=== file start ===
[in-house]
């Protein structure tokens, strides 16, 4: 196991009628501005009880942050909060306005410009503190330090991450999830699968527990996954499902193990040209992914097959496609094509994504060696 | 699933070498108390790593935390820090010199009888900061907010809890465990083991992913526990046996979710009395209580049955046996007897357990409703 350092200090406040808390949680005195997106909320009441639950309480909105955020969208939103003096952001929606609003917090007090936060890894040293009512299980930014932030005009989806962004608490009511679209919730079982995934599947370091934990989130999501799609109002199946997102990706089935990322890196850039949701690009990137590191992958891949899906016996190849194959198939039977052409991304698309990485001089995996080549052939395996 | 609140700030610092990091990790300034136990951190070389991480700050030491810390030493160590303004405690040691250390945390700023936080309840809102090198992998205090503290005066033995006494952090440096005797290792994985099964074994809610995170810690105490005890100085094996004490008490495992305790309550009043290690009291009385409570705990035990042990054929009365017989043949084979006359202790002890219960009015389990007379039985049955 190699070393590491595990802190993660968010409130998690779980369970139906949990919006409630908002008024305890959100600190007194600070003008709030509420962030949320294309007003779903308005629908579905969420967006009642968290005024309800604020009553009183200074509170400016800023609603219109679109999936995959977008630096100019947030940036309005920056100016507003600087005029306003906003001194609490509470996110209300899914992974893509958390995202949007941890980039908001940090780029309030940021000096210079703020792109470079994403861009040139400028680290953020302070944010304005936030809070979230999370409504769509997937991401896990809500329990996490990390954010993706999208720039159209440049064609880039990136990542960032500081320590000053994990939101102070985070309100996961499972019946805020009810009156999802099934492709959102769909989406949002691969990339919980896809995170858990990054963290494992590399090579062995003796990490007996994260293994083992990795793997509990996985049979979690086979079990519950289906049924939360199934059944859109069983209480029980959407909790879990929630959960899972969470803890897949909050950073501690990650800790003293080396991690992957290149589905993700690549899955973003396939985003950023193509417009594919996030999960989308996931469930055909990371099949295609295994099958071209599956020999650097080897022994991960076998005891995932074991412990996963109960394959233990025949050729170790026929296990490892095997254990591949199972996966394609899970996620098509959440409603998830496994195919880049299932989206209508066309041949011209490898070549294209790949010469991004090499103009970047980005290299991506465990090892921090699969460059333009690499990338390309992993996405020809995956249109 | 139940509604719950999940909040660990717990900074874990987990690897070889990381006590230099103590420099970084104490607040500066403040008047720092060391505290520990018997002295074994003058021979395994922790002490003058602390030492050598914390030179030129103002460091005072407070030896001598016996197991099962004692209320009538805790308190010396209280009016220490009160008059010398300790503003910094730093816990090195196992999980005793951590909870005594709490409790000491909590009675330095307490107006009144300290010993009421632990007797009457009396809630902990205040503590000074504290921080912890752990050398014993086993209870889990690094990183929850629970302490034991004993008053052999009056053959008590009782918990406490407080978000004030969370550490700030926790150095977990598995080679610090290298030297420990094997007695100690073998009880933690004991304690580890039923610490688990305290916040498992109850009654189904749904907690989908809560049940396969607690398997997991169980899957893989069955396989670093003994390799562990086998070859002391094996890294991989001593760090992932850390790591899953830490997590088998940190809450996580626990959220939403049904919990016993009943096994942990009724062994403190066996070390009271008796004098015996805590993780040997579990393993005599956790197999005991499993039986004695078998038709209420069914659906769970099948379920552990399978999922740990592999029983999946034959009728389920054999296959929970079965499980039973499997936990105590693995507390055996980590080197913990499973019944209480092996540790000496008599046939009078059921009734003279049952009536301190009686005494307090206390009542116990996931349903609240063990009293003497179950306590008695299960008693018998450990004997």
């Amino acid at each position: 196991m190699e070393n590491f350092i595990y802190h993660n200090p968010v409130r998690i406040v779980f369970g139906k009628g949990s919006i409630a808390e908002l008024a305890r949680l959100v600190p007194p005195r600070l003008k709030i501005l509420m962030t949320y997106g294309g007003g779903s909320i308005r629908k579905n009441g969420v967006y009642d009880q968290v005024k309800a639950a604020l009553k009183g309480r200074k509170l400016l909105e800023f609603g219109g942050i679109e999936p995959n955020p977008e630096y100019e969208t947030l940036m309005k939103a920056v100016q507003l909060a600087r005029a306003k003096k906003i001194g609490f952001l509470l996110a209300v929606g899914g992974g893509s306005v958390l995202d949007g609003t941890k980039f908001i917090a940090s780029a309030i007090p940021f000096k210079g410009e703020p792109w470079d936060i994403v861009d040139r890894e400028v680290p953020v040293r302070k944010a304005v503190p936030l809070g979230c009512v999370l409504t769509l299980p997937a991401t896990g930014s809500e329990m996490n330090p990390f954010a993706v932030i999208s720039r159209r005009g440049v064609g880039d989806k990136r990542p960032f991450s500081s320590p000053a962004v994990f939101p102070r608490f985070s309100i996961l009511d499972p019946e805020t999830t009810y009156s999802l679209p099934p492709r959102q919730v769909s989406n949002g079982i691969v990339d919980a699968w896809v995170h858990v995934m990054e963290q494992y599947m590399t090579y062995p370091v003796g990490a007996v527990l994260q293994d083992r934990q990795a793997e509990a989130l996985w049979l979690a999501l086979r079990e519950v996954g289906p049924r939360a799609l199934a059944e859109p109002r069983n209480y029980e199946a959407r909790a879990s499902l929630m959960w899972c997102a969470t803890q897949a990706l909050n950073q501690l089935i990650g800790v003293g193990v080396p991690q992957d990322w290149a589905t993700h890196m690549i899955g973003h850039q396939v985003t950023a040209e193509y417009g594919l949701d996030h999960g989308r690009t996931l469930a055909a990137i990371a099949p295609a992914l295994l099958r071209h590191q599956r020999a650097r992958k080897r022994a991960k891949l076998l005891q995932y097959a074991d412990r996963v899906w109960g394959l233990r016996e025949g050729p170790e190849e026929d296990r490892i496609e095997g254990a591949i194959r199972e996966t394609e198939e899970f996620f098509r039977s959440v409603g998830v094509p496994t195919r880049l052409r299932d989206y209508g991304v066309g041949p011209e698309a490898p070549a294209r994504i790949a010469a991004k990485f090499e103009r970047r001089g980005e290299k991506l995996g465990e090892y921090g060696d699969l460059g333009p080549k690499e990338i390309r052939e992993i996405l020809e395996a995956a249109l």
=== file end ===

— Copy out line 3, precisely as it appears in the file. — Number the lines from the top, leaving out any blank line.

């Amino acid at each position: 196991m190699e070393n590491f350092i595990y802190h993660n200090p968010v409130r998690i406040v779980f369970g139906k009628g949990s919006i409630a808390e908002l008024a305890r949680l959100v600190p007194p005195r600070l003008k709030i501005l509420m962030t949320y997106g294309g007003g779903s909320i308005r629908k579905n009441g969420v967006y009642d009880q968290v005024k309800a639950a604020l009553k009183g309480r200074k509170l400016l909105e800023f609603g219109g942050i679109e999936p995959n955020p977008e630096y100019e969208t947030l940036m309005k939103a920056v100016q507003l909060a600087r005029a306003k003096k906003i001194g609490f952001l509470l996110a209300v929606g899914g992974g893509s306005v958390l995202d949007g609003t941890k980039f908001i917090a940090s780029a309030i007090p940021f000096k210079g410009e703020p792109w470079d936060i994403v861009d040139r890894e400028v680290p953020v040293r302070k944010a304005v503190p936030l809070g979230c009512v999370l409504t769509l299980p997937a991401t896990g930014s809500e329990m996490n330090p990390f954010a993706v932030i999208s720039r159209r005009g440049v064609g880039d989806k990136r990542p960032f991450s500081s320590p000053a962004v994990f939101p102070r608490f985070s309100i996961l009511d499972p019946e805020t999830t009810y009156s999802l679209p099934p492709r959102q919730v769909s989406n949002g079982i691969v990339d919980a699968w896809v995170h858990v995934m990054e963290q494992y599947m590399t090579y062995p370091v003796g990490a007996v527990l994260q293994d083992r934990q990795a793997e509990a989130l996985w049979l979690a999501l086979r079990e519950v996954g289906p049924r939360a799609l199934a059944e859109p109002r069983n209480y029980e199946a959407r909790a879990s499902l929630m959960w899972c997102a969470t803890q897949a990706l909050n950073q501690l089935i990650g800790v003293g193990v080396p991690q992957d990322w290149a589905t993700h890196m690549i899955g973003h850039q396939v985003t950023a040209e193509y417009g594919l949701d996030h999960g989308r690009t996931l469930a055909a990137i990371a099949p295609a992914l295994l099958r071209h590191q599956r020999a650097r992958k080897r022994a991960k891949l076998l005891q995932y097959a074991d412990r996963v899906w109960g394959l233990r016996e025949g050729p170790e190849e026929d296990r490892i496609e095997g254990a591949i194959r199972e996966t394609e198939e899970f996620f098509r039977s959440v409603g998830v094509p496994t195919r880049l052409r299932d989206y209508g991304v066309g041949p011209e698309a490898p070549a294209r994504i790949a010469a991004k990485f090499e103009r970047r001089g980005e290299k991506l995996g465990e090892y921090g060696d699969l460059g333009p080549k690499e990338i390309r052939e992993i996405l020809e395996a995956a249109l």